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Brain Res Dev Brain Res. 2002 Jan 31;133(1):57-67.

Opposing changes of trimeric G protein levels during ontogenetic development of rat brain.

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Department of Developmental Epileptology, Institute of Physiology, Academy of Sciences, Videnska 1083, 142 20 Prague 4, Czech Republic.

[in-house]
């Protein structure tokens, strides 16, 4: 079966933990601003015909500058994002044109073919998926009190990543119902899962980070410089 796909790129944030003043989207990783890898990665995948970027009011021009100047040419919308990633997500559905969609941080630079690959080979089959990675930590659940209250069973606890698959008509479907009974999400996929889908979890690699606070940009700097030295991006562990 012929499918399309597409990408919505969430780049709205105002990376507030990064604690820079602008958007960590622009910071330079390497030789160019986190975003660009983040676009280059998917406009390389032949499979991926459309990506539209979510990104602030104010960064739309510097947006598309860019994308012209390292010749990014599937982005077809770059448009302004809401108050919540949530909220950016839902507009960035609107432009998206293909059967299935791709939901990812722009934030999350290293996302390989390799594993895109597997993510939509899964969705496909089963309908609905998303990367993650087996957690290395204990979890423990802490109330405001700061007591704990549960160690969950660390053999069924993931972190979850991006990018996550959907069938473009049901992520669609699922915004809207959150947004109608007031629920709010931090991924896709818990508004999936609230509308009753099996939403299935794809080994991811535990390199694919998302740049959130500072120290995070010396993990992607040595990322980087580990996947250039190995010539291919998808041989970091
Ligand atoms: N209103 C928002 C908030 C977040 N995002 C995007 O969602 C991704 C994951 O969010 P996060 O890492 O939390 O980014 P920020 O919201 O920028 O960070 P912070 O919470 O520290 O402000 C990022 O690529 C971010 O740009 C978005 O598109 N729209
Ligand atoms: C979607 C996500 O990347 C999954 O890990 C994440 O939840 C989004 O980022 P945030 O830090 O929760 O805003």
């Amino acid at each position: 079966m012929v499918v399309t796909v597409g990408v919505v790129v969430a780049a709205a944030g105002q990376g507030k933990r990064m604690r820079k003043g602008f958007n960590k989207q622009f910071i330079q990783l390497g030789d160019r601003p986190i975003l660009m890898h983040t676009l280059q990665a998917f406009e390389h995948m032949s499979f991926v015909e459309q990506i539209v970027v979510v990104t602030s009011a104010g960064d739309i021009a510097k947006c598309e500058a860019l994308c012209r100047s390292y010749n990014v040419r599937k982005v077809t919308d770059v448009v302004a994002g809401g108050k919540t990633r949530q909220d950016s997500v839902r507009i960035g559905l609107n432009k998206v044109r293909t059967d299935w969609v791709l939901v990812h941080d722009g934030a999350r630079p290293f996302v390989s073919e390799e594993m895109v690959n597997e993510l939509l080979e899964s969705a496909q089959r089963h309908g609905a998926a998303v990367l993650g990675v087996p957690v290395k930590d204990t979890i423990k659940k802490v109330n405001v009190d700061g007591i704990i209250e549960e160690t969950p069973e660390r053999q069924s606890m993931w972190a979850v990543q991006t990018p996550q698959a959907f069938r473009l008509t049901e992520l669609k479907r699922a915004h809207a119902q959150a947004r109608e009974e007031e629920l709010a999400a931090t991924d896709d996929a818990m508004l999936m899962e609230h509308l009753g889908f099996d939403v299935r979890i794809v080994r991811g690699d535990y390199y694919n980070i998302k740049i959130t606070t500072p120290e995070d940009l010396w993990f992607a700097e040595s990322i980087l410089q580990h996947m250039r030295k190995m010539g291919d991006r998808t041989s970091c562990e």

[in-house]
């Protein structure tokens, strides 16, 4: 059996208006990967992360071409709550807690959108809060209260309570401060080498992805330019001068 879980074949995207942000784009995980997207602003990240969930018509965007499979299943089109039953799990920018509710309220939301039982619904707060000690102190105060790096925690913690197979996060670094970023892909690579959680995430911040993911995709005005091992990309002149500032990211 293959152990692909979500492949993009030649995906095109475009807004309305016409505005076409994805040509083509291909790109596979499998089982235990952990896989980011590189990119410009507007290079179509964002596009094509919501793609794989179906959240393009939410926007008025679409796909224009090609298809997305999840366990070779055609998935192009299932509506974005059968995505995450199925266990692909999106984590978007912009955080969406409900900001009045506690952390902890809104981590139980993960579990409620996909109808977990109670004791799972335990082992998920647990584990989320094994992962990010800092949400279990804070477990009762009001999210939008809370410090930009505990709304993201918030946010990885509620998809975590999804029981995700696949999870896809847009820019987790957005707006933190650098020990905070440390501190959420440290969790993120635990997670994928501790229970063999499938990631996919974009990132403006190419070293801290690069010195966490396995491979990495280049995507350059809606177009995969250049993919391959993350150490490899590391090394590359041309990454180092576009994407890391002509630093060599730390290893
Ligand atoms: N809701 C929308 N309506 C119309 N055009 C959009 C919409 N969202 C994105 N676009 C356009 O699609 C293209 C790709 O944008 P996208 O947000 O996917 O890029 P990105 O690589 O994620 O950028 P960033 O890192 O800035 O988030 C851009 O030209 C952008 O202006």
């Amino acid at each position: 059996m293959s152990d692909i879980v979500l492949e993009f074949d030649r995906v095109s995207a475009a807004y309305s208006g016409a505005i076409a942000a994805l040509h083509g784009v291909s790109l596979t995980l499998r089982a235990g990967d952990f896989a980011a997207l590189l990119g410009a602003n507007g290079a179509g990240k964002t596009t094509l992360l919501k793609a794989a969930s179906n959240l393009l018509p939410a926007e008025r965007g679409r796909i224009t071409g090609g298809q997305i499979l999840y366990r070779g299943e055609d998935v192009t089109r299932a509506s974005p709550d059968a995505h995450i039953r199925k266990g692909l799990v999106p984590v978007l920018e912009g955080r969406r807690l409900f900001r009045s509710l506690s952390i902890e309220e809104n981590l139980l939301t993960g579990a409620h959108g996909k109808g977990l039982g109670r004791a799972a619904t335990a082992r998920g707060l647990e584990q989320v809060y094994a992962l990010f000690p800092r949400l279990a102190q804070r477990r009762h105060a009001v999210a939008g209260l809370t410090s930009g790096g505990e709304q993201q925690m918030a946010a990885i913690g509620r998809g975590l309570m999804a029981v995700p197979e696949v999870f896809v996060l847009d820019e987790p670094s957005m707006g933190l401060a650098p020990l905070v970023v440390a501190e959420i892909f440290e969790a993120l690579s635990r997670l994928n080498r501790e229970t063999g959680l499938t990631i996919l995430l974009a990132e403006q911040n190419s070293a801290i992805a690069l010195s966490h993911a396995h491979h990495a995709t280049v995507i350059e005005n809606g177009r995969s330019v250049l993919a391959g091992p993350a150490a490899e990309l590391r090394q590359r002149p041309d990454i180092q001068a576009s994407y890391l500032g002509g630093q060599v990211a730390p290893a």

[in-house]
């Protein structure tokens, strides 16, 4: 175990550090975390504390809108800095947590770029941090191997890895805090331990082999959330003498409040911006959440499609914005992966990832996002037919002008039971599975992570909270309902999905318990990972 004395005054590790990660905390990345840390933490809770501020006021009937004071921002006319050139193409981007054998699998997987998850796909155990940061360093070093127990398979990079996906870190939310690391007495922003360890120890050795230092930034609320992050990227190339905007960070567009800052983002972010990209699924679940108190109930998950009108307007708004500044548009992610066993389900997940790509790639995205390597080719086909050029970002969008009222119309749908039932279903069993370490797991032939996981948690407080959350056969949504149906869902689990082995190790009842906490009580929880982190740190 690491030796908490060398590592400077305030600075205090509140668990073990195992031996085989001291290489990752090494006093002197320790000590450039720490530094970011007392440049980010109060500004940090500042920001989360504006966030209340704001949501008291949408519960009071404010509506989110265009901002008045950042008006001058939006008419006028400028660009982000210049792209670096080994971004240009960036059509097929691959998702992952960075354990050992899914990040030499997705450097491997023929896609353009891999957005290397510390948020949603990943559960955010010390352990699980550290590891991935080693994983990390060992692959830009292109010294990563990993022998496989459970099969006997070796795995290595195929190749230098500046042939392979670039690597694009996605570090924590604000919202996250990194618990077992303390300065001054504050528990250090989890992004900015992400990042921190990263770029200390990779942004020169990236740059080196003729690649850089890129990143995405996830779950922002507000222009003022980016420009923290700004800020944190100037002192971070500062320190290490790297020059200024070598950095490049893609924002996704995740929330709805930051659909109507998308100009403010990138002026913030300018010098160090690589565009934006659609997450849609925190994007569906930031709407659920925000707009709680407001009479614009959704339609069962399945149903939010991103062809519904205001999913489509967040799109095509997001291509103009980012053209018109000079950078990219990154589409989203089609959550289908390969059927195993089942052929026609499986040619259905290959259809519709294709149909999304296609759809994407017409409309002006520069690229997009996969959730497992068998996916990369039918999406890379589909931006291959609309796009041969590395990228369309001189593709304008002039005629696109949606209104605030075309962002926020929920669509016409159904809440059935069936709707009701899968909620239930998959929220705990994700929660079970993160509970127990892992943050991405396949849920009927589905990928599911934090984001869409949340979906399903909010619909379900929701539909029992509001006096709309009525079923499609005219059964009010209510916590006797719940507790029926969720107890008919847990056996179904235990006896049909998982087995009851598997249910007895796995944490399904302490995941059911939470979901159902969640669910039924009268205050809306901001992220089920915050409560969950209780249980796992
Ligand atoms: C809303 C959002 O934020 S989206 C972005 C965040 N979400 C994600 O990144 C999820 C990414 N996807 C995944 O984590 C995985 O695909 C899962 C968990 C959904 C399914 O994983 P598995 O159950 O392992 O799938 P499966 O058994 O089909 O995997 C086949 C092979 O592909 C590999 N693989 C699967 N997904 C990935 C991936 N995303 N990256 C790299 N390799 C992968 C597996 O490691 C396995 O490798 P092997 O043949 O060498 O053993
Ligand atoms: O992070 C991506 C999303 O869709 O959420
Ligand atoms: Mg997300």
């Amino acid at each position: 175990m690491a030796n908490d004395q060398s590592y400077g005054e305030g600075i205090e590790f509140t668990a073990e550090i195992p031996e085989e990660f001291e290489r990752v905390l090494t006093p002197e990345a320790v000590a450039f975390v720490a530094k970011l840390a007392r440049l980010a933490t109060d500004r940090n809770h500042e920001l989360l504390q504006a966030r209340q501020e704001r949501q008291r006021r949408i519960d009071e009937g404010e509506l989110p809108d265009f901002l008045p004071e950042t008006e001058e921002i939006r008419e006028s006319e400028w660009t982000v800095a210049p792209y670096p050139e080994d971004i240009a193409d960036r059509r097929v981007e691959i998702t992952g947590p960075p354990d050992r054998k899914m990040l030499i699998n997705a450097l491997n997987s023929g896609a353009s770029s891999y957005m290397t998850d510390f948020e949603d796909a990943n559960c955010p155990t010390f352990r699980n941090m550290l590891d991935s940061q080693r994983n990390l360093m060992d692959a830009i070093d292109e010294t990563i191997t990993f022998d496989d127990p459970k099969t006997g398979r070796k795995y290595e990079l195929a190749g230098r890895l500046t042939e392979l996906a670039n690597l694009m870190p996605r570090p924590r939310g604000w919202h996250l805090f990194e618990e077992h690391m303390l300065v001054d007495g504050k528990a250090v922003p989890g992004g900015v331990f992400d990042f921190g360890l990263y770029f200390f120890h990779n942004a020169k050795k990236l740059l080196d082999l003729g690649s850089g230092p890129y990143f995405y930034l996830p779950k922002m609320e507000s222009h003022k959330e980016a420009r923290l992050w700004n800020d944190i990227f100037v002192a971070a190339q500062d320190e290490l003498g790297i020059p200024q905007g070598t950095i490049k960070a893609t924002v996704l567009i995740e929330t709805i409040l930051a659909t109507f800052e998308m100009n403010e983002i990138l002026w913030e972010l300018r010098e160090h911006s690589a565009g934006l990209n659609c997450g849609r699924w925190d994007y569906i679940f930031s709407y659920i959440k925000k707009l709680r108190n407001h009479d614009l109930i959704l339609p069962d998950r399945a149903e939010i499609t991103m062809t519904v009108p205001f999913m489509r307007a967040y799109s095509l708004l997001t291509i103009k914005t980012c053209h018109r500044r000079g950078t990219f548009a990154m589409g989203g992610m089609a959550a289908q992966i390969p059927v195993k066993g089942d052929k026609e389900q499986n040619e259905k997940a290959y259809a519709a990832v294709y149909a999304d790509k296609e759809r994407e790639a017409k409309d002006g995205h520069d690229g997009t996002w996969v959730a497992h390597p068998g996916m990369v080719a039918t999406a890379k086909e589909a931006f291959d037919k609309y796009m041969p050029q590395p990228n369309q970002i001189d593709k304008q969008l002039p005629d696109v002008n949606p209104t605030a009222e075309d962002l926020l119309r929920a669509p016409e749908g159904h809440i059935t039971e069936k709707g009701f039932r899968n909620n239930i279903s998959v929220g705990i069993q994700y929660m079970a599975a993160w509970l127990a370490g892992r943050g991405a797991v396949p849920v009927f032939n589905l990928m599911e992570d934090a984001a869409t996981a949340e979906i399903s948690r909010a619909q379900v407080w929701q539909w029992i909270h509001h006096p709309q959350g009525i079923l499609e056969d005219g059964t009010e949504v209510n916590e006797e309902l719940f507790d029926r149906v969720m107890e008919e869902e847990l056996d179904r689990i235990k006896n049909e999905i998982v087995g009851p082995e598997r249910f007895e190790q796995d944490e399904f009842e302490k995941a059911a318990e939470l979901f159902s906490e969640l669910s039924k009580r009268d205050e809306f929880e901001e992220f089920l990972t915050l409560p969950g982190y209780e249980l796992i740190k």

Developmental changes in the distribution of guanine nucleotide-binding regulatory proteins (G proteins) were investigated in the rat brain during postnatal development. Using a standard or high-resolution urea-SDS-PAGE and specific polyclonal antipeptide antibodies oriented against G(i)alpha1/G(i)alpha2, G(i)alpha3, G(s)alpha, G(o)alpha1/G(o)alpha2, G(q)alpha/G(11)alpha and Gbeta subunit, all these proteins were determined by quantitative immunoblotting in homogenates prepared from cortex, thalamus, hippocampus and pituitary of 1-, 7-, 12-, 18-, 25- and 90-day-old animals. The levels of the majority of G protein alpha subunits, namely G(i)alpha1, G(i)alpha2, G(i)alpha3, G(o)alpha1, G(o)alpha2, G(q)alpha, G(11)alpha and Gbeta, were high already at birth. Whereas the short variant of G(s)alpha, G(s)alphaS, rose sharply in all tested brain regions between postnatal day (PD) 1 and 90, the long variant of G(s)alpha, G(s)alphaL, was unchanged in cortex and thalamus and slightly increased in hippocampus. An increase was observed also in expression of G(i)alpha1/G(i)alpha2 and G(o)alpha1 protein, while G(o)alpha2 remained constant. Minority protein G(o)alpha* dramatically increased in cortex and thalamus, was unchanged in hippocampus and not detectable in pituitary. By contrast, the highest levels of G(i)alpha3 and G(q)alpha/G(11)alpha were detected as early as at PD 1. During the next 90 days, the immunological signal of G(i)alpha3 almost disappeared and G(q)alpha/G(11)alpha continuously declined to the levels corresponding to 50% of the levels determined at birth. Expression of Gbeta subunit was basically unchanged during postnatal development. Our present analysis indicates that G(s)alpha, G(i)alpha/G(o)alpha and G(q)alpha/G(11)alpha proteins are differently expressed in the course of brain development. Differential expression of the individual alpha subunits of trimeric G proteins during postnatal development suggests their different roles in maturation of the brain tissue.

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